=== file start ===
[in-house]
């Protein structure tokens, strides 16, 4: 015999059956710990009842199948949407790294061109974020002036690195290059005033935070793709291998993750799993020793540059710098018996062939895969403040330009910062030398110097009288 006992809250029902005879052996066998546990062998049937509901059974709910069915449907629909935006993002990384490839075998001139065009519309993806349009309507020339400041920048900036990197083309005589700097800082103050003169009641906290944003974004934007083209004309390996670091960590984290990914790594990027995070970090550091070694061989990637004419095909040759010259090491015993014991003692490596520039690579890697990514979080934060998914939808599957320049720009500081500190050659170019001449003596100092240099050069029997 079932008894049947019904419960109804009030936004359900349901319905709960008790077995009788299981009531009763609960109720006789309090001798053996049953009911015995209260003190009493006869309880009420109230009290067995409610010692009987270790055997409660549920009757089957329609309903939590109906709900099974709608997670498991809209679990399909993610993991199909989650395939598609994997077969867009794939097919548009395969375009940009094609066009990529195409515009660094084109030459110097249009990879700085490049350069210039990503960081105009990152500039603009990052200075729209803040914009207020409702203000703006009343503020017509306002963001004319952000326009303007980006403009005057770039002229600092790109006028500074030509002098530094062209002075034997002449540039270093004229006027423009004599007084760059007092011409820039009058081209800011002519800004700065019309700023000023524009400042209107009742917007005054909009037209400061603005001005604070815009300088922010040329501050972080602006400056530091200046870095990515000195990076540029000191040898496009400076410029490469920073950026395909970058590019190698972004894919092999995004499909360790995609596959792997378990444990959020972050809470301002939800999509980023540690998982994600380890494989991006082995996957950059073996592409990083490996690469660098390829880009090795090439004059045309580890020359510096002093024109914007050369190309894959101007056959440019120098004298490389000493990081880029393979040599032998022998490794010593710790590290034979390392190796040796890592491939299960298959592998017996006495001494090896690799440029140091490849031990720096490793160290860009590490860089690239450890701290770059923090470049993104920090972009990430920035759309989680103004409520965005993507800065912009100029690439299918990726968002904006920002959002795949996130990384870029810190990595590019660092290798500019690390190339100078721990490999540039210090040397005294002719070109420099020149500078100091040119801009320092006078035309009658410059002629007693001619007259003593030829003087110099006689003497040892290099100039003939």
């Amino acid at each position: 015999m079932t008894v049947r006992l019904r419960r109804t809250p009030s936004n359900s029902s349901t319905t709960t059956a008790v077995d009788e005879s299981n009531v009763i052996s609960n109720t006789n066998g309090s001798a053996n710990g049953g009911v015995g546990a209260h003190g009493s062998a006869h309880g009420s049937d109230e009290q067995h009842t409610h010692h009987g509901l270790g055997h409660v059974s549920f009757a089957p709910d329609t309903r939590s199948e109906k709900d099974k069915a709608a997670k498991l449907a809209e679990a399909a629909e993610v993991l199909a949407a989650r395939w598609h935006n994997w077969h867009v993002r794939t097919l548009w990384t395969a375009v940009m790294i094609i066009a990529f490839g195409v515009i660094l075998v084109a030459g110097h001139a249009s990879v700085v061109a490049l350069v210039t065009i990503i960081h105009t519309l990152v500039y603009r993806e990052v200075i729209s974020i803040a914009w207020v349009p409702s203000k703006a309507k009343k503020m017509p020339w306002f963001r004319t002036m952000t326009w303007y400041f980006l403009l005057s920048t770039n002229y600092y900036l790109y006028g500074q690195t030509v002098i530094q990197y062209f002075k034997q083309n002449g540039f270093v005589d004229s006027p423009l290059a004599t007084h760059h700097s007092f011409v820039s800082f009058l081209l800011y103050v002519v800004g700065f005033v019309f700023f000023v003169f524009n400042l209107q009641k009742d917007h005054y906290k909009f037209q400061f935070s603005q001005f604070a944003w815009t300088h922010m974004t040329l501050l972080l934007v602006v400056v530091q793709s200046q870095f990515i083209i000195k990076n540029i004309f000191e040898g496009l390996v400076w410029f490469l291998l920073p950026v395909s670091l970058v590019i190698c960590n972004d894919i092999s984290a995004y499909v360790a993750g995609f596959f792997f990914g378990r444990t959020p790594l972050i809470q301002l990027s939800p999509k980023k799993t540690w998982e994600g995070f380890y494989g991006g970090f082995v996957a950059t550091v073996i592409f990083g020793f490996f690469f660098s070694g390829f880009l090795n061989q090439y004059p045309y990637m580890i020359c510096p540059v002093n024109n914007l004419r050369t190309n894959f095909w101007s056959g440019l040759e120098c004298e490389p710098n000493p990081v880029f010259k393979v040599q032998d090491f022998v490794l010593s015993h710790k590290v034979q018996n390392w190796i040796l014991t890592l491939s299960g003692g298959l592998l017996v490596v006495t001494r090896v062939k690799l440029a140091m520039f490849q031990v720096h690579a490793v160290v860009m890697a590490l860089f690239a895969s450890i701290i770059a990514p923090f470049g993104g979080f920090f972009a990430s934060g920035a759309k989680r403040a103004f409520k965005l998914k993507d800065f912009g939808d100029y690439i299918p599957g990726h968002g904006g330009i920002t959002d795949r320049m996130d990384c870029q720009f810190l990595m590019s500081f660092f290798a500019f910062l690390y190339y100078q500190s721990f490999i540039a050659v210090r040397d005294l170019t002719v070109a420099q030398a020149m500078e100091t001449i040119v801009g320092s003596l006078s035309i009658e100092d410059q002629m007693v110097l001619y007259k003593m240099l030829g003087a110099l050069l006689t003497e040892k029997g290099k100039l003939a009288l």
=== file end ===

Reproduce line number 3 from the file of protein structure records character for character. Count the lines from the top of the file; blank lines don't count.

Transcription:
């Amino acid at each position: 015999m079932t008894v049947r006992l019904r419960r109804t809250p009030s936004n359900s029902s349901t319905t709960t059956a008790v077995d009788e005879s299981n009531v009763i052996s609960n109720t006789n066998g309090s001798a053996n710990g049953g009911v015995g546990a209260h003190g009493s062998a006869h309880g009420s049937d109230e009290q067995h009842t409610h010692h009987g509901l270790g055997h409660v059974s549920f009757a089957p709910d329609t309903r939590s199948e109906k709900d099974k069915a709608a997670k498991l449907a809209e679990a399909a629909e993610v993991l199909a949407a989650r395939w598609h935006n994997w077969h867009v993002r794939t097919l548009w990384t395969a375009v940009m790294i094609i066009a990529f490839g195409v515009i660094l075998v084109a030459g110097h001139a249009s990879v700085v061109a490049l350069v210039t065009i990503i960081h105009t519309l990152v500039y603009r993806e990052v200075i729209s974020i803040a914009w207020v349009p409702s203000k703006a309507k009343k503020m017509p020339w306002f963001r004319t002036m952000t326009w303007y400041f980006l403009l005057s920048t770039n002229y600092y900036l790109y006028g500074q690195t030509v002098i530094q990197y062209f002075k034997q083309n002449g540039f270093v005589d004229s006027p423009l290059a004599t007084h760059h700097s007092f011409v820039s800082f009058l081209l800011y103050v002519v800004g700065f005033v019309f700023f000023v003169f524009n400042l209107q009641k009742d917007h005054y906290k909009f037209q400061f935070s603005q001005f604070a944003w815009t300088h922010m974004t040329l501050l972080l934007v602006v400056v530091q793709s200046q870095f990515i083209i000195k990076n540029i004309f000191e040898g496009l390996v400076w410029f490469l291998l920073p950026v395909s670091l970058v590019i190698c960590n972004d894919i092999s984290a995004y499909v360790a993750g995609f596959f792997f990914g378990r444990t959020p790594l972050i809470q301002l990027s939800p999509k980023k799993t540690w998982e994600g995070f380890y494989g991006g970090f082995v996957a950059t550091v073996i592409f990083g020793f490996f690469f660098s070694g390829f880009l090795n061989q090439y004059p045309y990637m580890i020359c510096p540059v002093n024109n914007l004419r050369t190309n894959f095909w101007s056959g440019l040759e120098c004298e490389p710098n000493p990081v880029f010259k393979v040599q032998d090491f022998v490794l010593s015993h710790k590290v034979q018996n390392w190796i040796l014991t890592l491939s299960g003692g298959l592998l017996v490596v006495t001494r090896v062939k690799l440029a140091m520039f490849q031990v720096h690579a490793v160290v860009m890697a590490l860089f690239a895969s450890i701290i770059a990514p923090f470049g993104g979080f920090f972009a990430s934060g920035a759309k989680r403040a103004f409520k965005l998914k993507d800065f912009g939808d100029y690439i299918p599957g990726h968002g904006g330009i920002t959002d795949r320049m996130d990384c870029q720009f810190l990595m590019s500081f660092f290798a500019f910062l690390y190339y100078q500190s721990f490999i540039a050659v210090r040397d005294l170019t002719v070109a420099q030398a020149m500078e100091t001449i040119v801009g320092s003596l006078s035309i009658e100092d410059q002629m007693v110097l001619y007259k003593m240099l030829g003087a110099l050069l006689t003497e040892k029997g290099k100039l003939a009288l």